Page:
Far-left activist brain dead after skinhead fight in Paris
PARIS - Agence France-Presse
Participants gather in front of the Institut d'etudes Politiques, also known as Sciences Po, Thursday, June 6, 2013. A group of skinheads attacked a French far-left activist in the heart of Paris' shopping district, leaving the young man brain-dead in the hospital Thursday, officials said, in an attack that raised fears of increased far-right violence. AP photoA young far-left activist has been left brain dead after a fight with skinheads in central Paris, sending shockwaves through the French capital amid concern over the rise of small extreme-right groups.
Politicians from either end of the spectrum condemned the incident, with some calling for the government to ban groups they say are becoming increasingly violent and brazen in their actions.
Far-right groups have been blamed for violent clashes that marred a number of recent protests over France's legalisation of gay marriage.
The country's interior minister Manuel Valls told AFP that several people, including one suspected of hitting the 18-year-old victim Clement Meric, had been detained. A police source said four people were being held.
Valls had earlier said the tragedy "bears the marks of the far-right", while President Francois Hollande sent his "support and solidarity" to the family of the victim.
Reports diverge on what sparked the fight Wednesday outside a shop that sold clothes popular with far-right activists and skinheads near the St Lazare train station.
Police said a group of young "skinhead types" found themselves in the shop with another group that included Meric, sparking a wave of insults and jostling.
The skinheads then left the shop and waited for the group outside with other people, and the victim "was hit by one of the skinheads who wore a knuckleduster and fell on the pavement, hitting a bollard." A police source said the victim was involved in the "extreme-left anti-fascist movement." One witness who wished to remain anonymous told AFP she was leaving work when she saw the tail-end of the fight.
"Lots of people were running in every direction and as the young people with shaved heads looked like they were leaving, they came back and suddenly a punch was thrown and the young man fell against the bollard," she said.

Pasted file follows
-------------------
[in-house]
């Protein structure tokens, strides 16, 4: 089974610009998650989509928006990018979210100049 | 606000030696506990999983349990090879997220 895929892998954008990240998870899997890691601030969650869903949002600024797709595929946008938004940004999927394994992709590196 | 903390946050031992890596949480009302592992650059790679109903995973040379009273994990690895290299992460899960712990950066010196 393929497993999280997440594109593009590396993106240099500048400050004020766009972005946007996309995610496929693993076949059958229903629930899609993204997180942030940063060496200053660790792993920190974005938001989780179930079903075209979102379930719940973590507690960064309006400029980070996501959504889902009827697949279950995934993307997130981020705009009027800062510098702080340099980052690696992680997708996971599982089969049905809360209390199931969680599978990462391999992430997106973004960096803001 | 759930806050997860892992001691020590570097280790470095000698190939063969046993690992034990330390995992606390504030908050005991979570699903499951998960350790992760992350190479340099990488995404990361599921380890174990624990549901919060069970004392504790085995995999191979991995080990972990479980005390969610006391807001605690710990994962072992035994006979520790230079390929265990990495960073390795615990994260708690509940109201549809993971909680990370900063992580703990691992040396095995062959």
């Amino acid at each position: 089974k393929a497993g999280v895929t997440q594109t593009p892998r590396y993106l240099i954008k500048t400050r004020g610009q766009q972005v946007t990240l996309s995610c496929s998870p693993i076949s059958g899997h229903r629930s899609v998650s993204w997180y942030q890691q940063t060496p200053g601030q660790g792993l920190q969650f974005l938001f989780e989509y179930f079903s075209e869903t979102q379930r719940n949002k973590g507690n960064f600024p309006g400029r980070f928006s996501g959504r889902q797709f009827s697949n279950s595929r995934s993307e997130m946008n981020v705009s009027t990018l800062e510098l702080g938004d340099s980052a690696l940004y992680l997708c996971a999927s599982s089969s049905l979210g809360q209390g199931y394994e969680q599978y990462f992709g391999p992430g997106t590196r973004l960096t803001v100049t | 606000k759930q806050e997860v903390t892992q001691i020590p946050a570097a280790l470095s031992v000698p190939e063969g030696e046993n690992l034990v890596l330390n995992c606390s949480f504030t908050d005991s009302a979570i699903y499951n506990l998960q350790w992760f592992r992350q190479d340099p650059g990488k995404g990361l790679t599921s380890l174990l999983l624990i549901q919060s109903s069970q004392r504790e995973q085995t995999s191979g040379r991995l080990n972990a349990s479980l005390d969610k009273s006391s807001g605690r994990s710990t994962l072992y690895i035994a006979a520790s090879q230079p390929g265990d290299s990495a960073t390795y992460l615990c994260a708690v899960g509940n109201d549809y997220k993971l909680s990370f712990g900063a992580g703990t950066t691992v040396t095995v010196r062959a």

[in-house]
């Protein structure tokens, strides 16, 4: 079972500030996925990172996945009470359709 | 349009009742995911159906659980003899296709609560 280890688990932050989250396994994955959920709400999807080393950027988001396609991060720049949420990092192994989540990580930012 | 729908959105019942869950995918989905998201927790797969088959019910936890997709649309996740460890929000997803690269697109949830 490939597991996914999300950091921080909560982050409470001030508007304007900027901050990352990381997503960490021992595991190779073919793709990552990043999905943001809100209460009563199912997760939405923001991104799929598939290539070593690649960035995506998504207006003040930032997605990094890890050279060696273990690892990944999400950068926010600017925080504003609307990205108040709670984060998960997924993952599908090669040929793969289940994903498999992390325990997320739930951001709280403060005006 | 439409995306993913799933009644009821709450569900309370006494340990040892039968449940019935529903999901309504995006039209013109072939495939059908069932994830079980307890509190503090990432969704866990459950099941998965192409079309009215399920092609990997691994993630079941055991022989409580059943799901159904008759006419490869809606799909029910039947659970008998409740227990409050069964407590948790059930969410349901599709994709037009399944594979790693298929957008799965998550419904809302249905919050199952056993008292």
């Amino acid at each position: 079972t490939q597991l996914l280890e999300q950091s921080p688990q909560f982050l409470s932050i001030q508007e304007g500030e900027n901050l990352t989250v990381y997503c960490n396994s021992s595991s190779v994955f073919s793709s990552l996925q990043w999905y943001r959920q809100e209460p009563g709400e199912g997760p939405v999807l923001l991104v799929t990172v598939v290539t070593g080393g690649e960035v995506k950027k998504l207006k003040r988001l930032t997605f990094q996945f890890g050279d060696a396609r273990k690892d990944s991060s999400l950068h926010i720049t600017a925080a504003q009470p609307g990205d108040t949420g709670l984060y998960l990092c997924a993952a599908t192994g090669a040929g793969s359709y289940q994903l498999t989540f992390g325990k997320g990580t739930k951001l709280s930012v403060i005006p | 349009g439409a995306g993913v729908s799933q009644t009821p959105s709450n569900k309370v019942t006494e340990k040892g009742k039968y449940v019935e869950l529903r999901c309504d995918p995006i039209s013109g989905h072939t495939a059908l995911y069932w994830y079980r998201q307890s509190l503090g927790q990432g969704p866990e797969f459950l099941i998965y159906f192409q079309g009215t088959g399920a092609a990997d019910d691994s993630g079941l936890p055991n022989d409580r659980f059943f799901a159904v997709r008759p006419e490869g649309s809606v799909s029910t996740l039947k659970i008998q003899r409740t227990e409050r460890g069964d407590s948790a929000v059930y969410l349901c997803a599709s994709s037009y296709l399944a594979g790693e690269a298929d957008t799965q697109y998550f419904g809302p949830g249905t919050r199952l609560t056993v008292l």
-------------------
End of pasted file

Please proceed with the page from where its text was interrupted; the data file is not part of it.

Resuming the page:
"Afterwards, I looked after the victim who had blood flowing from his ear and nose." Left wi
ng activists said the skinheads were part of the extreme-right Revolutionary Nationalist Youth (JNR) group.
But Serge Ayoub, the leader of the JNR nicknamed "Batskin", said his group was not involved in the incident, adding that the far-left activists were the ones who left the shop first and waited for the skinheads, sparking the fight.
Naema, a 22-year-old student, said she saw the "aggressors running away after the aggression. When they saw they were not being followed, they stopped running. They then shook hands like you shake the hand of a friend... They were smiling." The violence in the heart of the popular shopping district of Paris has shocked the city.
Marine Le Pen, head of the far right National Front, said her party had "no link" with the "horrendous" incident.
Anne Hidalgo, the Socialist candidate in next year's Paris mayoral race, condemned a "despicable act", while France's upper house Senate called it a "horrendous assassination." Left-wing parties -- including France's ruling Socialists -- called for people to rally in Paris early on Thursday evening for "the dissolution of ultra violent far-right groups".
"It's time we end this climate of violence. I call for the dissolution of these criminal groupuscules," said Jean-Paul Huchon, the president of the Ile-de-France region which includes Paris.
On Twitter, the incident was one of the most talked about topics in France, with the name of the victim, JNR and #antifa, short for anti-fascist, all trending on the social network.